The Press Room
Logan Land Company
In the early 1950s, when I first started hunting deer in southwest and south Alabama, the areas along the major river systems historically housed the most deer, turkey and other wildlife. Greene County, Alabama, in the west/central part of the state, along the Tombigbee River, always was and has been a rural farming and agricultural county with a long history of managing timber and wildlife. “My dad started a timber-consulting business in the 1960s,” Jim Logan of Eutaw, Alabama, a real-estate broker for Mossy Oak Properties’ Logan Land Company, says. “In 2001, my brother and I took over the business. Today, we operate Mossy Oak Properties’ Logan Land Company in Eutaw, Alabama. We sell forest-recreation land, timberland and farmlands from the middle to the southern part of Alabama and in southeast Mississippi.” There’s been a dramatic change in forestlands and agricultural lands in this part of the country in the last 50 or 60 years. This section of Alabama was timber country with the land primarily being bought for the hardwood timber found throughout the region. As the hardwoods were cut, they were planted with large sections of pine trees that were new to the area. During the 1960s and the 1970s, small farms were bought and turned into large farms for soybean and catfish production. In those days, a good deer and turkey lease would cost $0.10 to $0.15 an acre. By the early 1970s, top-quality hunting land was being leased for $0.25 to $0.50 an acre, which many thought was an outrageous price.
Big companies like Weyerhauser, Gulf States and American Can, owned most of the large timber holdings that weren’t owned by private families. During this time, the deer herds exploded, and many hunters reported seeing 50 to 100 deer a day in the river-bottom swamps. In those days, no one planted green fields, there was little rifle hunting, and the most-popular deer weapon was a .12 gauge, 2-3/4-inch, shooting either a No.1 or a No. 00 buckshot. Today this area of the state has changed dramatically. Most of the soybean fields have disappeared, and many of the large tracts have been sold. According to Logan, “Most of the property we’re selling now is recreational property. In the 1980s, most of our customers were looking at forest property for its timber-growing potential. Today, the timber harvest is an incidental component in a customer’s buying decision. Most of our clients want some type of return on their timber, but the main reason they buy property in our region is to grow a big buck. Water on the land is also a major selling point. If the property has a creek running through it, a river as a boundary or ponds for fishing, the water component becomes a selling factor.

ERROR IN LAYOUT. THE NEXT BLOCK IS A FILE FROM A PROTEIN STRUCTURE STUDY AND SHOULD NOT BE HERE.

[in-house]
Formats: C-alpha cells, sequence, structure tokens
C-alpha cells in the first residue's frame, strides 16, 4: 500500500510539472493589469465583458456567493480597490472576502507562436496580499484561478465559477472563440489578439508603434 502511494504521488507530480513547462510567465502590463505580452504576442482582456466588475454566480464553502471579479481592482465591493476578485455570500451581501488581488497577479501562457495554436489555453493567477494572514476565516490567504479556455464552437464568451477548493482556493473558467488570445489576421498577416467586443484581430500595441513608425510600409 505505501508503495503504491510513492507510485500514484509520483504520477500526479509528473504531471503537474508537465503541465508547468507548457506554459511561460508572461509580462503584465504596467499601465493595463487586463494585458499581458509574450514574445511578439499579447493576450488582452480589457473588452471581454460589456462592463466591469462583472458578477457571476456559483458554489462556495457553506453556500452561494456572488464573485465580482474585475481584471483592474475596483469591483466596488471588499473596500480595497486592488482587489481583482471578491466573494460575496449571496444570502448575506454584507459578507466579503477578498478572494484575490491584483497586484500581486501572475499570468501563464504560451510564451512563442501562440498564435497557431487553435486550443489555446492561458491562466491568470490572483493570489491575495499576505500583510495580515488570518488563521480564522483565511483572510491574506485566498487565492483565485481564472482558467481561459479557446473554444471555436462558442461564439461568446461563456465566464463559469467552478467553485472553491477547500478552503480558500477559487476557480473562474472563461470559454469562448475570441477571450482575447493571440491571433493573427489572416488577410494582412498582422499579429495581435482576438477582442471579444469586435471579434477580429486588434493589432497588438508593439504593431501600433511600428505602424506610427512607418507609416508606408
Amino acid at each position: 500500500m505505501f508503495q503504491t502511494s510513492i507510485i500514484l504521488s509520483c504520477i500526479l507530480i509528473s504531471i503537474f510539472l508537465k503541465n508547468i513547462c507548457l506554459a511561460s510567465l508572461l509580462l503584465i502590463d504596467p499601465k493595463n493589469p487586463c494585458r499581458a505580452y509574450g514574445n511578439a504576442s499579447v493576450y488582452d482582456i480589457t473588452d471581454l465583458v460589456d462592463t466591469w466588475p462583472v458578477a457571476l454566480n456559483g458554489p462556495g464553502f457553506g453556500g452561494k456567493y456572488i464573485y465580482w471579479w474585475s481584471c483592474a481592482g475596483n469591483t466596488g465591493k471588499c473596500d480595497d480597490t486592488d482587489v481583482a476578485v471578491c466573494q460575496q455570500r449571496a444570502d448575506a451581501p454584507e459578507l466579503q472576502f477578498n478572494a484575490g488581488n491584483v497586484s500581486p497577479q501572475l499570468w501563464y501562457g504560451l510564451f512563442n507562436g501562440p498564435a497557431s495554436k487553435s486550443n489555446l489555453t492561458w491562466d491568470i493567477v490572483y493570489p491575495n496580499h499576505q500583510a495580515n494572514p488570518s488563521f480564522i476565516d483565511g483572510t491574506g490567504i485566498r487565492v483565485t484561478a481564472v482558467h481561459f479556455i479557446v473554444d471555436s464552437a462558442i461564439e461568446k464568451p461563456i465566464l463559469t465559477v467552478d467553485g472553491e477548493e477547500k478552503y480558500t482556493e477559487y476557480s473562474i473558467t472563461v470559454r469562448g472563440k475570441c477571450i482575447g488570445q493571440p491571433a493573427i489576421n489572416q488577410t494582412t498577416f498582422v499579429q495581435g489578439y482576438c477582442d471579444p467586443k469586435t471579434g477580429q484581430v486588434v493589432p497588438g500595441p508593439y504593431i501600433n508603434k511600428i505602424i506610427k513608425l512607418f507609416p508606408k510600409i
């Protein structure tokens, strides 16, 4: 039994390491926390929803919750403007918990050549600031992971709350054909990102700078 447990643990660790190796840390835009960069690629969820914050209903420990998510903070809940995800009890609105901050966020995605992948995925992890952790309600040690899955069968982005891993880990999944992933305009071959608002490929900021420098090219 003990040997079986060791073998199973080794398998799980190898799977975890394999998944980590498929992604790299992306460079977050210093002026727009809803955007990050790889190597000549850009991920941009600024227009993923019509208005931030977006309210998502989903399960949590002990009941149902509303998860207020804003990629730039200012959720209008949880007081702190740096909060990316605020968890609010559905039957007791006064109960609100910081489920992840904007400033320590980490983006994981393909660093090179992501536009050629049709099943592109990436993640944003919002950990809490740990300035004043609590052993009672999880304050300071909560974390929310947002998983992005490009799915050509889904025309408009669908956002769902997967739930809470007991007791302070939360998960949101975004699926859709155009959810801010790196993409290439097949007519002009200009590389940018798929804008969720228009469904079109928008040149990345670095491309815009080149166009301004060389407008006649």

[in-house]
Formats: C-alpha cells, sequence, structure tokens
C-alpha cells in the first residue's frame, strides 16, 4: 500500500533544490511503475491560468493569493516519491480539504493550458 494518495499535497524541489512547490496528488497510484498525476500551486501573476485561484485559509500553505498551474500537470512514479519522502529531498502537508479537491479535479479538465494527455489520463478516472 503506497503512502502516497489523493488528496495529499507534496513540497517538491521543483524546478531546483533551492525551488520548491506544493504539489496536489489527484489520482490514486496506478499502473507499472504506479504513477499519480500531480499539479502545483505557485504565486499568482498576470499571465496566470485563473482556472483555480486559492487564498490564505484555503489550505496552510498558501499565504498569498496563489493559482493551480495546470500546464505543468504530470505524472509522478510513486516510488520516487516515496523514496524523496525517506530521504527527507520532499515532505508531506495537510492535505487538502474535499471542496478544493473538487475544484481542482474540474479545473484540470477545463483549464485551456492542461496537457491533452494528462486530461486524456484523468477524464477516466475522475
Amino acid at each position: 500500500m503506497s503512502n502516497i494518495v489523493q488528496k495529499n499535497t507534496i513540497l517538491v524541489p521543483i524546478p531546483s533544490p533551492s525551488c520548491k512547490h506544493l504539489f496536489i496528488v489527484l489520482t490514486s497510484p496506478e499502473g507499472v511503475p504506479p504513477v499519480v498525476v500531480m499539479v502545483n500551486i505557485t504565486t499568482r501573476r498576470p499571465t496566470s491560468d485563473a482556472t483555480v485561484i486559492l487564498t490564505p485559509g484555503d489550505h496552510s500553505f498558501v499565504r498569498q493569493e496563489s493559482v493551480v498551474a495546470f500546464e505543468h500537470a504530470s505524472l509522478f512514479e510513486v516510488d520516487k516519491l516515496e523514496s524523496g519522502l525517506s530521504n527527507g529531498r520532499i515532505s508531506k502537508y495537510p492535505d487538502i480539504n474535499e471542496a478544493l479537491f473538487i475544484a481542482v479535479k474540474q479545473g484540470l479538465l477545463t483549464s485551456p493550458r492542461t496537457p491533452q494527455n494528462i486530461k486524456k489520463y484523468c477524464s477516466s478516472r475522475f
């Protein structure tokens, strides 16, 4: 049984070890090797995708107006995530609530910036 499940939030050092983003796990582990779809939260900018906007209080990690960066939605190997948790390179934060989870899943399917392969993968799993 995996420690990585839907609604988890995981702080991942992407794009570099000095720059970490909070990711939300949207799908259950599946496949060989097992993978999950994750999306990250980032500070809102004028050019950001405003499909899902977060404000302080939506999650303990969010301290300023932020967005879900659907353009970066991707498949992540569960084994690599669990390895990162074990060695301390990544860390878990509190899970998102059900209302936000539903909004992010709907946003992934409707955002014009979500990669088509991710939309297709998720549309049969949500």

For more information on Mossy Oak Properties Logan Land Company in Eutaw, Alabama, call Jim Logan at (205) 372-9800, or email him at email@example.com.
To learn more about Mossy Oak Properties, click here.
Tomorrow: Buying the Country